How many people can look back on their careers and honestly say it was an honour to serve, and that their dreams came true?
Lieutenant Commander Neville Springer, the last commanding officer of the former flagship vessel of the Barbados Coast Guard, the MV Trident, can be counted among those.
Springer began his career in the maritime division of the Barbados Defence Force in 1991 and served until 2013, before retiring from full-time military service in May last year. Commanding the Trident was a dream come true for the former radio communicator and electronic technician.
“I joined the army and went to the infantry for about ten years. And when I joined the Coast Guard, as duty at night we used to patrol the base, and I used to look up at the ship and say, ‘One of these days I’m going to be the commanding officer. I’m going to be the captain of that vessel’.
“I used to enjoy watching him [the then commanding officer] bring her into Willoughby Fort and that used to be so majestic. I used to say, ‘One day it will be me’,” he admitted.
And that day finally came shortly after the Trident led the relief effort to Grenada, following the passage of Hurricane Ivan in 2004.
“It was awesome,” Springer said. “The hallmark of my career was commanding Trident.
“During the relief effort for Hurricane Ivan, I would have been the executive officer or the second in command. That was part of my training to take command of the vessel. Then once I took command we would have done several law enforcement operations within the Caribbean and around Barbados. The most significant of those operations was providing security for Cricket World Cup in 2007.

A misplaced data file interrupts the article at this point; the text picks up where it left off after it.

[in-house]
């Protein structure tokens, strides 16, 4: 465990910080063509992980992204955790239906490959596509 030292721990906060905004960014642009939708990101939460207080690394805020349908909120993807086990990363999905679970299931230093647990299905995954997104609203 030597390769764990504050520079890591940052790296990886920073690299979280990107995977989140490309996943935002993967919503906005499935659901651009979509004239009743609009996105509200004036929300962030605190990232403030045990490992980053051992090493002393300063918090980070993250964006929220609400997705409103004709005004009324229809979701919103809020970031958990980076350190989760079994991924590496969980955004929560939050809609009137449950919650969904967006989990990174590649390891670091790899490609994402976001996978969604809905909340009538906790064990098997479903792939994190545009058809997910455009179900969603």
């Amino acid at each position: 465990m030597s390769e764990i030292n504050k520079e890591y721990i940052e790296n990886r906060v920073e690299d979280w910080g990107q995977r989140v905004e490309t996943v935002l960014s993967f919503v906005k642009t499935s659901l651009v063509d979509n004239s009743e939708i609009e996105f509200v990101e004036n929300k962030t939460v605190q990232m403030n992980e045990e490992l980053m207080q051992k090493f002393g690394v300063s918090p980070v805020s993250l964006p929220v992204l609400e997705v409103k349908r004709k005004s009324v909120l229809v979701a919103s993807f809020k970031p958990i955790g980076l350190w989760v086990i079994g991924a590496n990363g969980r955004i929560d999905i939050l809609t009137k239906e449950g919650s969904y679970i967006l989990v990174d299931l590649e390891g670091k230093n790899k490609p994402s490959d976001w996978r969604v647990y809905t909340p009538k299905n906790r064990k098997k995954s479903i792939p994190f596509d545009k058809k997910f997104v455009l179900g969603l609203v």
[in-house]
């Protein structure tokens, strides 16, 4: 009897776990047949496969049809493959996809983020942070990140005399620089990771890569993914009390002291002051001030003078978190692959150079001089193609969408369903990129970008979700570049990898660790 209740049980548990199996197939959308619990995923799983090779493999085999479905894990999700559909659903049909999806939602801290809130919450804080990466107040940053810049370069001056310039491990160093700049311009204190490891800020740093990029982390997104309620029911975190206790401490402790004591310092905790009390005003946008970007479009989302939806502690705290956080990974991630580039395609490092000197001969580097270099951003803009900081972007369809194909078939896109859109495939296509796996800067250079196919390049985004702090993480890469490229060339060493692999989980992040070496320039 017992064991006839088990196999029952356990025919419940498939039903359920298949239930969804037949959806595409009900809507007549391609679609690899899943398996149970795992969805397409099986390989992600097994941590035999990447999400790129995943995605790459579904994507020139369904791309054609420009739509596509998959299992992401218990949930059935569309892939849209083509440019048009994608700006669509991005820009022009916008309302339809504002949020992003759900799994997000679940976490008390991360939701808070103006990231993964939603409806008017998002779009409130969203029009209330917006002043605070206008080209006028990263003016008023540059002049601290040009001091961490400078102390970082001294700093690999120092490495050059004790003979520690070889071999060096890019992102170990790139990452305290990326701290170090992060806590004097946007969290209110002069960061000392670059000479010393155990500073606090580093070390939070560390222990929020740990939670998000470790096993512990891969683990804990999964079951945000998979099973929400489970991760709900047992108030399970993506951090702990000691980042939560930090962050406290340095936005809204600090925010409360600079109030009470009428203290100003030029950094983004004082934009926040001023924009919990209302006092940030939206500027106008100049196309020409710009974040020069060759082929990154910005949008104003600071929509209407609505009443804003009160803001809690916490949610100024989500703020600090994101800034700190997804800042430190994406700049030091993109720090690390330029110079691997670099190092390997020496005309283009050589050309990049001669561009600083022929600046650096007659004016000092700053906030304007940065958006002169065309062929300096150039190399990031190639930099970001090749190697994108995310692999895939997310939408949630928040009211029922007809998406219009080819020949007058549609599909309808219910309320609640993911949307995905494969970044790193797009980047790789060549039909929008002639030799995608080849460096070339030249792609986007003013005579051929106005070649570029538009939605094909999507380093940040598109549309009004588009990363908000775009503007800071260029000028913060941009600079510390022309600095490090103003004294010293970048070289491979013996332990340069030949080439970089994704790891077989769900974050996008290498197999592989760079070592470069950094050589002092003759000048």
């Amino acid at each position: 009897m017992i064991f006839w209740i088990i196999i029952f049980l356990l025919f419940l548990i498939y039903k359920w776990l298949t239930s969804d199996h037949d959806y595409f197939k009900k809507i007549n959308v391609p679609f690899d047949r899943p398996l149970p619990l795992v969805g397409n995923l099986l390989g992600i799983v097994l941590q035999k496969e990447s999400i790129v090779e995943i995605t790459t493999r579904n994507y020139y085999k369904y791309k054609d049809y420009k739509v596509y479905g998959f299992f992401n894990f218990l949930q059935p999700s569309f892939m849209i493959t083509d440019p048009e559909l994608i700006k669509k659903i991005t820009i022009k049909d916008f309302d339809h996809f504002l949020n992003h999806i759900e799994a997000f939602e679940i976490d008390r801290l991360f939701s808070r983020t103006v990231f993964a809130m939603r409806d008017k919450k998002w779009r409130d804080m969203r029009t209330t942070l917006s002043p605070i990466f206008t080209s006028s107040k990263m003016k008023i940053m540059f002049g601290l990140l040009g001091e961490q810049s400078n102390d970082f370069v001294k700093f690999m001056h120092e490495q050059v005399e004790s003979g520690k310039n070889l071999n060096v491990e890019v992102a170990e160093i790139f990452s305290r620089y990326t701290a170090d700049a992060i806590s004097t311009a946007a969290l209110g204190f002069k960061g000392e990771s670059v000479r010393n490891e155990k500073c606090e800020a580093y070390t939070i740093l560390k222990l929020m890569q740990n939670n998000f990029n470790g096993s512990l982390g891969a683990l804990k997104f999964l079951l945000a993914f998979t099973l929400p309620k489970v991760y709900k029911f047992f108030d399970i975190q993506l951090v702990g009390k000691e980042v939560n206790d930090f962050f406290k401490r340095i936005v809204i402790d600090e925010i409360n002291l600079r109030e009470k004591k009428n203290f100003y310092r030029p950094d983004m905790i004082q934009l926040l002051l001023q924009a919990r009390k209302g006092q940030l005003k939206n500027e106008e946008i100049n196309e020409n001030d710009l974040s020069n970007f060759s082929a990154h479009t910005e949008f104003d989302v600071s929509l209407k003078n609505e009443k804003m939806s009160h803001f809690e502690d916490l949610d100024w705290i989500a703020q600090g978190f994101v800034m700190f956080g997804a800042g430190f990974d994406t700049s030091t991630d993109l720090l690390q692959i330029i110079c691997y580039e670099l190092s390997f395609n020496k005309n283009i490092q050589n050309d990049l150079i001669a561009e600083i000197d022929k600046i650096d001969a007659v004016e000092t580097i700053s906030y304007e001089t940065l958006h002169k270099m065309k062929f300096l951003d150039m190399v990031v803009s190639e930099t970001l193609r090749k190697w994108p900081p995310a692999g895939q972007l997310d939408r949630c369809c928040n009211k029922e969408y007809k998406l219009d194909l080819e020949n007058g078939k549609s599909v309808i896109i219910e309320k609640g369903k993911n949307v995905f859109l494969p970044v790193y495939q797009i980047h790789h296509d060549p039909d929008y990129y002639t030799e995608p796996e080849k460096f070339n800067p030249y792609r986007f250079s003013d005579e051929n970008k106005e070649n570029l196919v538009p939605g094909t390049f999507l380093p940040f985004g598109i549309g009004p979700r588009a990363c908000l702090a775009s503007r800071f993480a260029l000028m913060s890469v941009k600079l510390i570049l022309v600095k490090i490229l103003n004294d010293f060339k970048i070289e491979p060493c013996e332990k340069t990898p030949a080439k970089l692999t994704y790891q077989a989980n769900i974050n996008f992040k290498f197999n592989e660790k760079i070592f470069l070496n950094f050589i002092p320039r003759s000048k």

“The last major trip we would have done with Trident was to take her to safe harbour during Hurricane Tomas in 2010. We had to take her from Barbados. We were actually trying to take her to Antigua, but we didn’t make it and we had to pull into Port Castries in St Lucia and ride out the storm there,” Springer related.
Today he no longer patrols the waters of Barbados and the Caribbean; he patrols the perimeters of Royal Westmoreland as head of security. However, he holds dear the memories of his life at sea.
“When you are out there and when you look around you don’t see land. All you’re seeing for miles is water. Peace, tranquillity, fresh air –– it’s a feeling like no other.
“And then when you leave Barbados to go to another country, between here and there you can’t see anything and you’re just navigating. And then at the prescribed time you see
“Paramount is the mission that you are going on and the safety of the crew. And . . . I used to love to see the dolphins race past the vessel. I used to call them my protectors. So whenever I’m going out through the channel and I see the dolphins, I used to experience a peace, a calmness because I know the protectors are there,” Springer said.
A competent and dedicated crew also contributed to the success of the missions of the Trident under his stewardship.
“I had confidence in my crew, because we did a lot of training as a crew, and each individual is familiar with his job.”
Last week, Lieutenant Commander Springer joined several former colleagues to say their final goodbyes to the MV Trident in a ceremony he described as “saying goodbye to a family member”.
“Trident was an institution, and rightly so, because of the impact she would have had on several people’s lives both locally and regionally. There are several persons within the Caribbean who would have done their seamanship training on the Trident, whether at the lower level or at the officer level,” he reflected.
For Springer, it was the highest honour to serve on his beloved Trident.
“Barbadians felt a sense of pride when they got an opportunity to be part of the crew to serve on board Trident,” he said.